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Need info on this vintage (40s?) bass clarinet please

Hello,

I signed up here to see if someone could help with information pertaining to this bass clarinet. I've also posted this message on another forum.

This belonged to my grandfather who played with the NBC orchestra under Toscanini (this was one of his main clarinets that was used for broadway plays).

I've had this for a number of years sitting in my closet and was hoping someone here might be able to give me an idea as to its value, history, significance, desirability amongst musicians, etc.

Thanks very much in advance for your input and advice.
 

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saxhound

Moderator
Staff member
CE/Moderator
It appears that Mollenhauer is still in business, although it looks like they only make recorders now. There is some interesting history on this page, but it doesn't really talk about individual instruments. You might try contacting them via email.
 

pete

Brassica Oleracea
Staff member
Administrator
I don't think this horn has enough keys to be a "true" Oehler system clarinet, but it does have more keys than a "true" Albert system clarinet. Albert and Oehler have different keywork than the standard Boehm-Klose system that's on most clarinets, especially those in the US. All three use similar fingering systems, but they're not identical. Oehler is an improved version of the Albert system with more keywork. All three of these keywork systems can be found on new horns, but Albert is mostly outdated. Oehler is mainly made in just Germany. Additionally, some German clarinets, particularly low instruments like the bass, require you to use a different mouthpiece than you would on a Boehm or Albert horn.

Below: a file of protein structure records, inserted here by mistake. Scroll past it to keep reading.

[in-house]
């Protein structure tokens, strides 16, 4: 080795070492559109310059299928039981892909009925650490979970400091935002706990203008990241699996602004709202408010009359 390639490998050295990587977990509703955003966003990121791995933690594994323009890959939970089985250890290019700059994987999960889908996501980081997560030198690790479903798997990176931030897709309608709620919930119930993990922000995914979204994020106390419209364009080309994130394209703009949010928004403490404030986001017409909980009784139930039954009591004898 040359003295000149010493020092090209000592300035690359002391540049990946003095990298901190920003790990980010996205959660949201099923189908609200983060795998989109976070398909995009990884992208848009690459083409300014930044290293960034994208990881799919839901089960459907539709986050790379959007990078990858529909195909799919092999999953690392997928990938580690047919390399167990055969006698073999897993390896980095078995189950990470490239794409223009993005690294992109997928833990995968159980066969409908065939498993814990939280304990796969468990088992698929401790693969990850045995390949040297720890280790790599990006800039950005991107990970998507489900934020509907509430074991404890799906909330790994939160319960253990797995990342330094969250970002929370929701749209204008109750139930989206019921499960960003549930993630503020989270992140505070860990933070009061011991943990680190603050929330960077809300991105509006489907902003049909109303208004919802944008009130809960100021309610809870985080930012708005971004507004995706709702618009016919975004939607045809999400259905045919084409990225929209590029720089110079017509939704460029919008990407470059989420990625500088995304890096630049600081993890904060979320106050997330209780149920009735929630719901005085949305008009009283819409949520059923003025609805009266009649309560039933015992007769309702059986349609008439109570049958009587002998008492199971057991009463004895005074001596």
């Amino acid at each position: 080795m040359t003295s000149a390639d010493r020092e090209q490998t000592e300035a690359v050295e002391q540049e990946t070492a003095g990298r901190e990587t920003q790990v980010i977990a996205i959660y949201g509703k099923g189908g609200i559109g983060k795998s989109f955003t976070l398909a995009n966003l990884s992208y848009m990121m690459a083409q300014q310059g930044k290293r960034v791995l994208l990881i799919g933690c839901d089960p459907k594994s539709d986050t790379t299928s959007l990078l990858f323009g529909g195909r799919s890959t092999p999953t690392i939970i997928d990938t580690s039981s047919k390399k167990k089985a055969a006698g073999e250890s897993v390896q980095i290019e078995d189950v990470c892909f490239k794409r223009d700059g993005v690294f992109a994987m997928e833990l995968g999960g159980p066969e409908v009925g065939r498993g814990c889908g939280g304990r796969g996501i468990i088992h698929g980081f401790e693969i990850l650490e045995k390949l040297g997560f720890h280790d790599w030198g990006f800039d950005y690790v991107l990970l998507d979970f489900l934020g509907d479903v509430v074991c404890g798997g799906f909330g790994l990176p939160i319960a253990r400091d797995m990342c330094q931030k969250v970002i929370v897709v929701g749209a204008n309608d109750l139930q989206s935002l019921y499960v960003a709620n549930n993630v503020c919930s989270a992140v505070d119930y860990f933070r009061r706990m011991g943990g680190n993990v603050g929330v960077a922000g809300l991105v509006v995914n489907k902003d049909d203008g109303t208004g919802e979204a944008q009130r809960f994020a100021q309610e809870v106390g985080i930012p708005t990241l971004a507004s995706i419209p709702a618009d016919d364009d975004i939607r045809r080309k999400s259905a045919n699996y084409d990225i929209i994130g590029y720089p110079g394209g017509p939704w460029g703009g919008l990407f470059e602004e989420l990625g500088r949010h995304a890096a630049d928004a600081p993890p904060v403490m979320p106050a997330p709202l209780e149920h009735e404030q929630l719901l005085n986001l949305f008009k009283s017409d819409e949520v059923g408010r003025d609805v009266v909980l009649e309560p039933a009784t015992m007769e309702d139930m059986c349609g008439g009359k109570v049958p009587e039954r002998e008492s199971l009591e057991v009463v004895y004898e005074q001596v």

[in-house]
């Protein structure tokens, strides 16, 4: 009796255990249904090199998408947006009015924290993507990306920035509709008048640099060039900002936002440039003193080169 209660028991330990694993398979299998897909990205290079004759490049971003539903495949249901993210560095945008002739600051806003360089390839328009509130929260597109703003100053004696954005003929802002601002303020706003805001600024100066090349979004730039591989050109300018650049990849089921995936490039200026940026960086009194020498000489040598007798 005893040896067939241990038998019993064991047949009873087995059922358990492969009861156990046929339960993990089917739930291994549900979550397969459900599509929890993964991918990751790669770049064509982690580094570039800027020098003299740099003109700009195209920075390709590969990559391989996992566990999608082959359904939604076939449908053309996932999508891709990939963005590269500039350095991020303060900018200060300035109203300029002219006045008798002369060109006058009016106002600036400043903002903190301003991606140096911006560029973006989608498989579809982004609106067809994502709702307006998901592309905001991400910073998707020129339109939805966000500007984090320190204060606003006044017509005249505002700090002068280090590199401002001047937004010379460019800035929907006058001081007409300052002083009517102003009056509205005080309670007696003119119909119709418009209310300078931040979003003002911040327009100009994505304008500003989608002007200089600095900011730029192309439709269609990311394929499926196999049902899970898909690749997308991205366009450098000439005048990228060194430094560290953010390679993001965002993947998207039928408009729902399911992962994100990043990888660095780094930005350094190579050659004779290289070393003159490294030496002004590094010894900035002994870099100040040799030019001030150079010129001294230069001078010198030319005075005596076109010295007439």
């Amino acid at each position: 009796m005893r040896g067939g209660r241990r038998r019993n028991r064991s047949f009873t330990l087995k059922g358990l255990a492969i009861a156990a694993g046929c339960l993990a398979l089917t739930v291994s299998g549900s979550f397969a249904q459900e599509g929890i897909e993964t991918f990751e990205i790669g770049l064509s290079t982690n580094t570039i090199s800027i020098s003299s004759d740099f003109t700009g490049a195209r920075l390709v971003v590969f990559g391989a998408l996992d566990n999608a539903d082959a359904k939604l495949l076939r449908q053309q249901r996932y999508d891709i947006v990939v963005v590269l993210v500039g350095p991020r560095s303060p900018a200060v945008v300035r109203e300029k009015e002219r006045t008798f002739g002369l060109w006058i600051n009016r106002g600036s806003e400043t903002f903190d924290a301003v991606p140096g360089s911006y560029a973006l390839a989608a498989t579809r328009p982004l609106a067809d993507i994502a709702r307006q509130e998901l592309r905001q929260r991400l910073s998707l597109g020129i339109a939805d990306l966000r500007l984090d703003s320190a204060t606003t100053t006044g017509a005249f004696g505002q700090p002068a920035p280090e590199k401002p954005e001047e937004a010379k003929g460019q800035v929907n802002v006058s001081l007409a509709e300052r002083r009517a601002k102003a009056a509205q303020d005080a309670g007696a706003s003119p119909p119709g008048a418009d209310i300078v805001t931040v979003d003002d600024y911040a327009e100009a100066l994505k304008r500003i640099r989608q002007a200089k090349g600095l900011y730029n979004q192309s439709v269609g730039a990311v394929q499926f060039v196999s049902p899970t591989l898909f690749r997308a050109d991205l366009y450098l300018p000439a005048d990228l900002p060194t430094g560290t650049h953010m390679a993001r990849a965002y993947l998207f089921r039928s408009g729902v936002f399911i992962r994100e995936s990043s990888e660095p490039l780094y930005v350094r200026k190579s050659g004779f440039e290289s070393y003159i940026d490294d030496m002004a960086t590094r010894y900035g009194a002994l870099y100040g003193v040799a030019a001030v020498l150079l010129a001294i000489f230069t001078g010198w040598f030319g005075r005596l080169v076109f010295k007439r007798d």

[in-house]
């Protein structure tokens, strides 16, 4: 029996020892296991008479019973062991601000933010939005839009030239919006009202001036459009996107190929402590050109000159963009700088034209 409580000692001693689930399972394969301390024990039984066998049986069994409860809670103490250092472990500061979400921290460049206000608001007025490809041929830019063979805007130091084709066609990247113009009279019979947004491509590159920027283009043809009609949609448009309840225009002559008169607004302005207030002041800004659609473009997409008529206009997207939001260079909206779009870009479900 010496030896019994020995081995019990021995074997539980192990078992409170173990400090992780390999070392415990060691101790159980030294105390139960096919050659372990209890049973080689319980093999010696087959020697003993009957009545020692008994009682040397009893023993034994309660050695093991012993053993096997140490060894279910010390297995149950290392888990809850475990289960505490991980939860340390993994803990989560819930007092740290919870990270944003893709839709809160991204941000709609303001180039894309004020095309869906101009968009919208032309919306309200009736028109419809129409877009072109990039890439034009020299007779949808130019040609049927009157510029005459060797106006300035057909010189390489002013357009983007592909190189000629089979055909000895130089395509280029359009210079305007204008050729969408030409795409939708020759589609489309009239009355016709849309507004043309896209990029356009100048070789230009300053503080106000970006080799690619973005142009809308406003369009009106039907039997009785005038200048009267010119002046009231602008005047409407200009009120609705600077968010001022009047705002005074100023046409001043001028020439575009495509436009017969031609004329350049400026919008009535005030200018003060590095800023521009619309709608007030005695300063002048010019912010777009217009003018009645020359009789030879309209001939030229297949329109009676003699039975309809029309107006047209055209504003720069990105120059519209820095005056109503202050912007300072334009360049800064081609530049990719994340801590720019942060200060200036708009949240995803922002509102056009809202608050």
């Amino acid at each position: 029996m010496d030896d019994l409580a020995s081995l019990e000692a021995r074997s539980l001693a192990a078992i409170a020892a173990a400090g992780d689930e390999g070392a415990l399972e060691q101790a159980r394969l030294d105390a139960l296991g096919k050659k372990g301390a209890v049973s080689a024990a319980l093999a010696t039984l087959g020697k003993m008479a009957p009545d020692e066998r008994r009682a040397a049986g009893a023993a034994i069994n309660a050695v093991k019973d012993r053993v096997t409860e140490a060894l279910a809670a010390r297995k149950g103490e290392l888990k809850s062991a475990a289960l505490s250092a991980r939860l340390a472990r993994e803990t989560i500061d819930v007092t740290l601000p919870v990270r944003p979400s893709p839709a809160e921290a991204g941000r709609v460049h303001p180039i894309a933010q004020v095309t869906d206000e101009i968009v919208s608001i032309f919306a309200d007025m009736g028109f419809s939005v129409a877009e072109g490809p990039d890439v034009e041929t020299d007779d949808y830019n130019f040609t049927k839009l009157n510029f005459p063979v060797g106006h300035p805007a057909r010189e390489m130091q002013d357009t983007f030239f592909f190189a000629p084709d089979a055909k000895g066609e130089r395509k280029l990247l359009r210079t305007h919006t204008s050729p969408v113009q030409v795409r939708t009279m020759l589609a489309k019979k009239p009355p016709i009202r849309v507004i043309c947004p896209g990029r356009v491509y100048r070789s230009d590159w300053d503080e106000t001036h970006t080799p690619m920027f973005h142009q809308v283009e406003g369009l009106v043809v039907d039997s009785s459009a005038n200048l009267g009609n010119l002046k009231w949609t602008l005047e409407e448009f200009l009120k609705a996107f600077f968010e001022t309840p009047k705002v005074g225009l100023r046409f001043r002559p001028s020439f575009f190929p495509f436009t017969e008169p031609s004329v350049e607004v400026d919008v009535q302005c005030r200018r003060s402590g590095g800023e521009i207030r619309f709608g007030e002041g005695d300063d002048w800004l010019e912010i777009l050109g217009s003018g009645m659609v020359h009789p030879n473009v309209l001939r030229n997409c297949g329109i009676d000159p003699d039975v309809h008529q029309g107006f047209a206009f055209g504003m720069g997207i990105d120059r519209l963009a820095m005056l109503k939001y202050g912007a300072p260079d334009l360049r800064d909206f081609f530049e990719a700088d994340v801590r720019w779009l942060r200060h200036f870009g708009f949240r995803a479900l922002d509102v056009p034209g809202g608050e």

I'm only going to touch on one thing regarding value, as other folks here have more experience looking into the value of vintage clarinets than I do: it doesn't matter who you say owned the horn unless you can document it. Even then, unless your grandfather was really famous, that won't add anything to the horn's value. If you're talking a ballpark value of a replacement horn for insurance purposes, your horn was a professional model. Contact your insurance folks to see if they would replace the horn with a modern professional horn if yours was damaged beyond repair or stolen.

I do think the horn is pre-1941. I don't know by how much, though. Possibly even 1939 or earlier. I don't know how much trading was done with Germany pre-1941. The NBC Orchestra was founded in 1937. That doesn't necessarily mean that your grandfather bought it just for the occasion of joining said orchestra.

If you are planning on selling the horn, don't bother getting it restored. The buyer would want to do it his way. However, I would recommend taking it to a woodwind repair shop to determine if there's anything that needs to be adjusted and/or if there's major damage that needs to be repaired.

Kinda cool that you have two necks with it.
 
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